Vitamin D: to take or not to take?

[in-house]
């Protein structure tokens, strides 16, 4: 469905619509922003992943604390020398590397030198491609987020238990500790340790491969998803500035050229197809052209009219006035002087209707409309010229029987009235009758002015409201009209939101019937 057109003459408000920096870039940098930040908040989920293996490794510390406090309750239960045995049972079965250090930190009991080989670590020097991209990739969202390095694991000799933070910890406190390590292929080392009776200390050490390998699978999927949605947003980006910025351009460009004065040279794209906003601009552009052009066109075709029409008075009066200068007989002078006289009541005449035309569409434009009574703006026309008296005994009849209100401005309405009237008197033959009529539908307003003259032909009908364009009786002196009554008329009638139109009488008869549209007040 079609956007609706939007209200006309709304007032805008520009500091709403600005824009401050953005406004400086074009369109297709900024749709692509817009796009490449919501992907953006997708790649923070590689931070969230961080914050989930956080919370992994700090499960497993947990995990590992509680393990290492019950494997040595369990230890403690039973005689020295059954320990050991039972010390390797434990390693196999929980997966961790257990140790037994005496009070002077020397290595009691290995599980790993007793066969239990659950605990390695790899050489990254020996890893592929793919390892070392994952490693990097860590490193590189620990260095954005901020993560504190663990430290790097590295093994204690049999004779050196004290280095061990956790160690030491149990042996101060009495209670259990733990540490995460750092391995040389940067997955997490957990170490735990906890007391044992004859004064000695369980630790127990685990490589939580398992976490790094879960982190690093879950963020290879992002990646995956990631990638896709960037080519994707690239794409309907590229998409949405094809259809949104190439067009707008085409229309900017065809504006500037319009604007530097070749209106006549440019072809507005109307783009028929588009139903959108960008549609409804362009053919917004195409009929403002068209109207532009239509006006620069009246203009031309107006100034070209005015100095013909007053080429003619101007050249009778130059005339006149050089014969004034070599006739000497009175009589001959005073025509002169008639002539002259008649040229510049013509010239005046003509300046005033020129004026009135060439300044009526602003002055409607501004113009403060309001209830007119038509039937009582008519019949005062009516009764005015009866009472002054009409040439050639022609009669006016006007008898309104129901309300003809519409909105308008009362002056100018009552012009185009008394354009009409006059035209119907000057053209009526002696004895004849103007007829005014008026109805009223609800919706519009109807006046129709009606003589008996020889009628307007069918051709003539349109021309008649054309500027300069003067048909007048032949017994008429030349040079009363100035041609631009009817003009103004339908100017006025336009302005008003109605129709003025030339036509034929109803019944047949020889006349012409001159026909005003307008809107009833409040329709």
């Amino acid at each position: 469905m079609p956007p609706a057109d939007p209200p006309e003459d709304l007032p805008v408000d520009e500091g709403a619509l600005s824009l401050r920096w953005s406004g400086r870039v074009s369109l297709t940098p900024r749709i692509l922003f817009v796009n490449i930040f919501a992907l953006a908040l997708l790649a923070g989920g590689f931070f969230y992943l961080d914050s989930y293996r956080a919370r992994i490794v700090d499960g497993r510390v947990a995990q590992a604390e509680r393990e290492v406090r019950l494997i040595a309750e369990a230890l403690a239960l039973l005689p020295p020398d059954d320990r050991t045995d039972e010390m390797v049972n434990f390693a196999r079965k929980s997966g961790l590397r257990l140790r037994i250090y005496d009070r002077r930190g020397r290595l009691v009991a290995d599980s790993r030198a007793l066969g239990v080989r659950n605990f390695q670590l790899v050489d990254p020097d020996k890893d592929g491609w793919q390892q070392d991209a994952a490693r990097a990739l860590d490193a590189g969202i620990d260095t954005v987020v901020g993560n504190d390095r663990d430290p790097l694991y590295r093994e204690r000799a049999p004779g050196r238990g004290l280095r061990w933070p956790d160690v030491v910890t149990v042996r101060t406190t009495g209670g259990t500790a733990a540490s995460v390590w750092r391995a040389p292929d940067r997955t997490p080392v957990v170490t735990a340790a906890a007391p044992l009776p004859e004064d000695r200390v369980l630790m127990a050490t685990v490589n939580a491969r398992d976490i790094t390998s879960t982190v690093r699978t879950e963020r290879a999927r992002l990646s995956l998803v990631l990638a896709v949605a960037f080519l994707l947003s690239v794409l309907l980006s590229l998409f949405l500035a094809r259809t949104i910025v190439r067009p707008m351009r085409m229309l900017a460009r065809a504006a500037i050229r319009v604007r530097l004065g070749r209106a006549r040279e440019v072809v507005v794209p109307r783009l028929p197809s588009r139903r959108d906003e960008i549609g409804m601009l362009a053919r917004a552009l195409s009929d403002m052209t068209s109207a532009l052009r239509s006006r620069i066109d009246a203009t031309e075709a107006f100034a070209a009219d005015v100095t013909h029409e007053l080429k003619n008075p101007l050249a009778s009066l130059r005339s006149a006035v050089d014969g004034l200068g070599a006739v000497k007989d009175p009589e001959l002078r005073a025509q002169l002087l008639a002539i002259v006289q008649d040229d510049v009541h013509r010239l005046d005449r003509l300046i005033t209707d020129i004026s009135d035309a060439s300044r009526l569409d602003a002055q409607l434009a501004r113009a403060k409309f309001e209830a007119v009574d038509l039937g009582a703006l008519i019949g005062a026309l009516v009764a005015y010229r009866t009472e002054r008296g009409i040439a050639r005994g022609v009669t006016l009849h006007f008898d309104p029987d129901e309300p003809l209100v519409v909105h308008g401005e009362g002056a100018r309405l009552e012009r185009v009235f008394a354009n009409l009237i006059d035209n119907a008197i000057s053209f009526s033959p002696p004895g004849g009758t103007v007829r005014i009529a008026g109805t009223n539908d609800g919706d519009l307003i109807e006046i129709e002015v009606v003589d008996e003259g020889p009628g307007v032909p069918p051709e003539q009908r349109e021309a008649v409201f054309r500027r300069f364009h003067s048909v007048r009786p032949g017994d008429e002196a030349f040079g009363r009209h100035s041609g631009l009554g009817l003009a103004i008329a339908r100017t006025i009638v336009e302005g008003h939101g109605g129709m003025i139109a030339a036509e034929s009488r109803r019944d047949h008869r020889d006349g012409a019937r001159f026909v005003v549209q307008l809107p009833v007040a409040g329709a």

It is an undeniable fact that in the times of the COVID-19 pandemic we went out much less, trying to avoid contact with other humans. Now that summer is over, we may be going out even less. However, staying at home longer than usual can contribute to the decrease in the levels of vitamin D that we have in the body. What levels of Vitamin D in the blood are considered normal?In Spain, the references are as follows: Deficiency: <10. Insufficiency: 10-30. Sufficiency: 30.01-100. Toxicity: >100. Vitamin D, vitamin D2, or vitamin D3?Vitamin D3 (cholecalciferol) and vitamin D2 (ergocalciferol) are simply two different forms of vitamin D. The former is formed in the skin under the influence of ultraviolet rays in sunlight and also comes from animal sources. The latter comes from plant sources. They are measured in international units. How is vitamin D synthesised? Vitamin D is formed in the skin when it is exposed to sunlight, through ultraviolet B rays, which help synthesise vitamin D. These rays cannot pass through glass, clothing or sunscreen. On the other hand, it can enter the body along with certain foods. First of all, these are fatty sea fish, fatty dairy products and egg yolks. However, if you are deficient or insufficient in this vitamin, you cannot get enough of it from food or sunlight alone (on top of that, ultraviolet rays can also be dangerous). For example: the daily intake of vitamin D is contained in 20 egg yolks. Therefore, taking vitamin D supplements is the best option in case of deficiency or insufficiency. Furthermore, in practice, milk and dairy products do not always contain vitamin D or contain only its insignificant traces, so their consumption, unfortunately, cannot guarantee the coverage of our needs for this vitamin. Why is it a good idea to try and avoid vitamin D deficiency and insufficiency? The main function of vitamin D is to regulate the metabolism of calcium and phosphorus. It helps the absorption of these elements from the intestines, thus participating in the growth and maintenance of bones and skeleton. If this vitamin is lacking in the body, a person can develop rickets and osteoporosis. On the other hand, in almost all organs and tissues, there are receptors for vitamin D. Therefore, it has a large number of functions not only related to the development and growth of bones. It also plays a role in the development of the nervous system. With its deficiency, sleep disturbances and cognitive disorders such as memory impairment can occur. In adults, it can contribute to the development of Alzheimer’s and Parkinson’s diseases, or senile dementia. In many cases, people with vitamin D deficiency are at increased risk of developing cancer, cardiovascular diseases, infectious diseases, and many others. Its deficiency is also one of the factors that increase tissue resistance to insulin, contributing to the development of diabetes. This prohormone is also a powerful agent for reducing chronic inflammation. Some peculiarities to take into consideration. Elevated vitamin D levels can lead to functional vitamin K2 deficiency. In this case, since vitamin K2 regulates calcium transport, calcium does not reach the bones and is deposited in the arteries and soft tissues, which can lead to hardening of the arteries. So, if you take vitamin D, you create a higher demand for vitamin K2 in your body. Both vitamin D and K2 work together to strengthen your bones and improve the health of your heart. Therefore, if you are taking vitamin D via supplements, you also need to intake extra vitamin K2. Who needs vitamin D the most? An increased need for vitamin D arises from a lack of ultraviolet radiation, naturally dark skin, old age, vegetarianism and adherence to low-fat diets, indigestion, pregnancy and lactation, a period of intensive growth and development. These people need additional vitamin D. Therefore: – Pregnant or breastfeeding women: vitamin D deficiency during pregnancy leads to inadequate formation of the fetal immune system. – Children: in children, vitamin D deficiency leads to a sharp deterioration in anti-infective protection. Frequent illnesses can be a consequence of this vitamin’s deficiency or insufficiency. – Older people: ageing skin loses its ability to synthesise vitamin D, and older people are most at risk of developing all kinds of previously mentioned diseases. And so now what? Taking a walk in the sun for just half an hour a day would be enough in our area in Spain to activate vitamin D, provided that its intake from the diet or through supplements is adequate. At Clínica La Siesta, we carry out the 25-hydroxy vitamin D (25-OH Vitamin D) test, which is considered the most effective way to measure the amount of this vitamin in the blood. If in doubt, you can consult our GP to determine if you need to check your blood vitamin D level. By knowing exactly what levels of vitamin D you have in your blood, you can take appropriate action. Only the doctor can assign the doses of supplements necessary for each particular case, since it will depend on the level of vitamin D already present in the blood, the person’s lifestyle, their nutrition and the climate of the country of residence. In addition, an overdose of vitamin D can also have serious adverse health consequences, so it is best to consult your doctor. To make an appointment at CLS, please contact us by email firstname.lastname@example.org, by calling us at +34 966 784 195, or by writing us a WhatsApp to +34 692 134 136.